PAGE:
First, I want to thank the LumberJocks who welcomed me and also made comments on the first two projects I posted. Thanks to oscorner, MsDebbieP, Bwillie, dennis mitchell, Max, Karson, Todd A Clippinger and Obi. And many thanks to the others not previously acknowledged. You sure do make a person feel welcome and at home.
My grandfather was an architect and was always building something around the house. My father was very handy as well. I first built a dinghy sailboat (like a Sabot) from a kit. I used my paper route money to buy the kit from Sears. I was about 11 years old. I took a woodshop class in the 7th grade. From there I just did things around the house like remodeling, building decks, pergola, brick work, outdoor cookcenter and the like.
The real woodworking venture started 6 years ago when my wife gave me a Delta contractor model tablesaw for Christmas. I told her I didn’t need a tablesaw. She responded by saying…”Well, you can use it to make the dining room cabinets you said you would do.” I guess you can’t argue with that logic.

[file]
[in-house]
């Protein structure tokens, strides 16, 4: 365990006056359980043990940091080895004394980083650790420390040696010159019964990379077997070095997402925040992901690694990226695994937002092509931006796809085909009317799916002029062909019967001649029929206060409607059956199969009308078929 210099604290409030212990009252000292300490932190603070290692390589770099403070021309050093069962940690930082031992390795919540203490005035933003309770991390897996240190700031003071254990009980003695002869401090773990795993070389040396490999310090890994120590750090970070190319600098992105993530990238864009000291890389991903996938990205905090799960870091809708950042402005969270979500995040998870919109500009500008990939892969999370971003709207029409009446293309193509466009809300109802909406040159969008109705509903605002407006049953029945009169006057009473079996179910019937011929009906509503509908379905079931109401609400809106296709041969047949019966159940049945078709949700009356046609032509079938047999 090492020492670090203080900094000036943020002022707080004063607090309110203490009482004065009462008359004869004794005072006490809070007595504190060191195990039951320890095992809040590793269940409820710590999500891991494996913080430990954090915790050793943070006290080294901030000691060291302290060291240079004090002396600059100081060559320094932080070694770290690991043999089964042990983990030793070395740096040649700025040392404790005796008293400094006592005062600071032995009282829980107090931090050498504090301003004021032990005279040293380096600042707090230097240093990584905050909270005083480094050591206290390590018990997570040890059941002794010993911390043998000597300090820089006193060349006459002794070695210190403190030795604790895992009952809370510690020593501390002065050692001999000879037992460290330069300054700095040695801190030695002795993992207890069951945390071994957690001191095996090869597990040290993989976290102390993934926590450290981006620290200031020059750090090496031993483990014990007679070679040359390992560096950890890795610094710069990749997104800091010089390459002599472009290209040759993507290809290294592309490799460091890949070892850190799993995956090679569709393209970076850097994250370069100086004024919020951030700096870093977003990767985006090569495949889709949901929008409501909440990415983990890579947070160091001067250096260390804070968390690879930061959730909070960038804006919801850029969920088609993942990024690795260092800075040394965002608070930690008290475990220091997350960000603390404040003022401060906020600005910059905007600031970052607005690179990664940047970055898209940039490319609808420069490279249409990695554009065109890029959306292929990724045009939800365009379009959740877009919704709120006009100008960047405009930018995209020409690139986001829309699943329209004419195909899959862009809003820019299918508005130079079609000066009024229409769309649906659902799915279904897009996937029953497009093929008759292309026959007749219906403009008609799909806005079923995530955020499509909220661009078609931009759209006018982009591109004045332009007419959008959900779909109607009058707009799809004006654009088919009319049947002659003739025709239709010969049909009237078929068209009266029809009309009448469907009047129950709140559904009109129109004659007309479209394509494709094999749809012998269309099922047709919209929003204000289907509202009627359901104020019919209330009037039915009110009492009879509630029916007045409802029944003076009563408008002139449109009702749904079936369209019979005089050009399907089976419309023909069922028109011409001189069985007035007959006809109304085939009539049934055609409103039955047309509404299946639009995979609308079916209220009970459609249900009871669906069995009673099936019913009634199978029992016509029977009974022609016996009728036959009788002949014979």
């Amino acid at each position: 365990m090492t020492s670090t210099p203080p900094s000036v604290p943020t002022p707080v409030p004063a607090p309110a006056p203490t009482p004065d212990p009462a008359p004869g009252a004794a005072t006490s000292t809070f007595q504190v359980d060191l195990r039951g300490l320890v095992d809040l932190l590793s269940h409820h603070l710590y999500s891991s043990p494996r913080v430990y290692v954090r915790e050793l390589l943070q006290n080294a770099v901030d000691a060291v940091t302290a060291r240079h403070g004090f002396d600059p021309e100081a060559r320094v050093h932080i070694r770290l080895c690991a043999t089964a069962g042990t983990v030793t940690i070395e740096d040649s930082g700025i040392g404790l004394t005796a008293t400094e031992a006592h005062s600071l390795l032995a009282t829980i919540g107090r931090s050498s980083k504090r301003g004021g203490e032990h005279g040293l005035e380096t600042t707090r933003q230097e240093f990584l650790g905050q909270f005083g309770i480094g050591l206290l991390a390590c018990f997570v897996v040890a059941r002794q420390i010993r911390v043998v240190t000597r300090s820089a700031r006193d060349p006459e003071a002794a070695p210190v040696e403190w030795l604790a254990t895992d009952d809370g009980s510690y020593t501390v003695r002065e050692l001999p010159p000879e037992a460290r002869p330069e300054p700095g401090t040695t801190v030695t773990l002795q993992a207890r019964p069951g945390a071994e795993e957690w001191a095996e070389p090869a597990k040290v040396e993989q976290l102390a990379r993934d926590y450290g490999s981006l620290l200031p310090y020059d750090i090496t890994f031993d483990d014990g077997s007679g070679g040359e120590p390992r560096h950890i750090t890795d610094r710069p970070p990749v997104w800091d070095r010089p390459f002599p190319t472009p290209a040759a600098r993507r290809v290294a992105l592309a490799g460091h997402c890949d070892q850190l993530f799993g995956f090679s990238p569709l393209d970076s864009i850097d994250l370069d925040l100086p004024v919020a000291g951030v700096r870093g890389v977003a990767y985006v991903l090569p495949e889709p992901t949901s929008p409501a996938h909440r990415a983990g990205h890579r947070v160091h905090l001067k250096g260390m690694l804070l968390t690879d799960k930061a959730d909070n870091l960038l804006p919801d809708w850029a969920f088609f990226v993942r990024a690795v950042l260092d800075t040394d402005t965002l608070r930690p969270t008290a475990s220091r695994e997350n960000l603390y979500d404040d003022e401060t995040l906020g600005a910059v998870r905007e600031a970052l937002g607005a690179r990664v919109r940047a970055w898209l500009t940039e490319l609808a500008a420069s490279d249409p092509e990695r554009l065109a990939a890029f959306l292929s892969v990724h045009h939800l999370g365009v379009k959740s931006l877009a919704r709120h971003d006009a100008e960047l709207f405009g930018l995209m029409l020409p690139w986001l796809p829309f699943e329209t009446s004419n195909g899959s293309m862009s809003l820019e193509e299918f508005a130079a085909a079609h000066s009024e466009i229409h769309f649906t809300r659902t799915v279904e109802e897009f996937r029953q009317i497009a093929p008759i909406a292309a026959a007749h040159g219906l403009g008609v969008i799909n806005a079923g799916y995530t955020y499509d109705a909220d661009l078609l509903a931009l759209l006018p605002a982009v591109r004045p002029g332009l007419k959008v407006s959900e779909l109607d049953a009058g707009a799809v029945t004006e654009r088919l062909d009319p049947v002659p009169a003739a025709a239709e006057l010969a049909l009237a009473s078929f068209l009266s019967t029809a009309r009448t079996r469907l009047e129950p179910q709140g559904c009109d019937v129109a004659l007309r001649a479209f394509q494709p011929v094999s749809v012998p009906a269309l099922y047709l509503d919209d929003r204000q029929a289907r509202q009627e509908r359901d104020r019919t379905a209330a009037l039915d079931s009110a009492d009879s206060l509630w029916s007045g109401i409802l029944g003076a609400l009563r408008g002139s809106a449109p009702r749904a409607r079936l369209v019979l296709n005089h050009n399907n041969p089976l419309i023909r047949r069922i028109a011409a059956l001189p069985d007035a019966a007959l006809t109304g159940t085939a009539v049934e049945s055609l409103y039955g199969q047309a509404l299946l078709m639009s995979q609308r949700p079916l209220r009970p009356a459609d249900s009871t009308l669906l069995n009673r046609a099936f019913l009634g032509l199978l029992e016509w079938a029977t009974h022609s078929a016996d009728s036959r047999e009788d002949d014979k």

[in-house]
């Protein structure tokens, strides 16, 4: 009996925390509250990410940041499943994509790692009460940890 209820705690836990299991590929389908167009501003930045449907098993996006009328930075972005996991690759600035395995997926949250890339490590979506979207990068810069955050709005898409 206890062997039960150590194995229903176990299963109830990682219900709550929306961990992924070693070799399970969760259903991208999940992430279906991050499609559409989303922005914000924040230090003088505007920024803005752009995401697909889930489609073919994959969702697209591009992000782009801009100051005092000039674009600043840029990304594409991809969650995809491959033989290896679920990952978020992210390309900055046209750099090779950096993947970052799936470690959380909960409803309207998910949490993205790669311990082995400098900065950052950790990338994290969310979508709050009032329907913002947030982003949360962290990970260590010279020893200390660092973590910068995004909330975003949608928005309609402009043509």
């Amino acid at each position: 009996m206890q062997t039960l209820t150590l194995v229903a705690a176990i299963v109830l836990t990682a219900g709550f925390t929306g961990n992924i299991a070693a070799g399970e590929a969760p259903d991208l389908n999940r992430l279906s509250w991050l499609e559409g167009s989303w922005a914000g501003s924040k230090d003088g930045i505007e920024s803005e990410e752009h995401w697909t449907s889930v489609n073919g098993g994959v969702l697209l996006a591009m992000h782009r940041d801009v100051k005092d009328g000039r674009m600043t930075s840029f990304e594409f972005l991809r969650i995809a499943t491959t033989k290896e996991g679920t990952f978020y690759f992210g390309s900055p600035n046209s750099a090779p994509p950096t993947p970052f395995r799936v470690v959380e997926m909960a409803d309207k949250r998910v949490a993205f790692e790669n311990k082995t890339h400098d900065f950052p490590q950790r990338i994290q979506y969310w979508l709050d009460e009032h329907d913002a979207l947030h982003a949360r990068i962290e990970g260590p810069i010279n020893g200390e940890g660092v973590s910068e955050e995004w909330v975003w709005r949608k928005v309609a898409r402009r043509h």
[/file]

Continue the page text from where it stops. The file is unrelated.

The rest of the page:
It took me 3 months to clean out the garage before I set up the tablesaw. I took all the plaster down, insulated every wall, added wood T11 siding to the walls and an electrical subpanel.
Most of you know you need some practice first. I bought some books and decided to practice making cabinets for the garage. I could always use more storage and keep some things out of sight. The garage cabinets were out of pine. Didn’t want to try anything else because of the expense. It is no longer called the garage – - it is the shop.
After about 7 months of practice, I measured up the space in the dining room and drew up some plans on graph paper. I made 6 upper cabinets (4 with glass doors) and 6 base cabinets. It is not really a china cabinet but more like a built-in buffet area. I added lighting and did a tile counter and backsplash.
Since then I have made an entertainment center, baby cradle, cutting boards, wine holders and small boxes. My current project is a cherry blanket chest for my daughter. I hope to share these projects with you.
-- Fred Childs, Pasadena, CA - - - Law of the Workshop: Any tool, when dropped, will roll to the least accessible corner.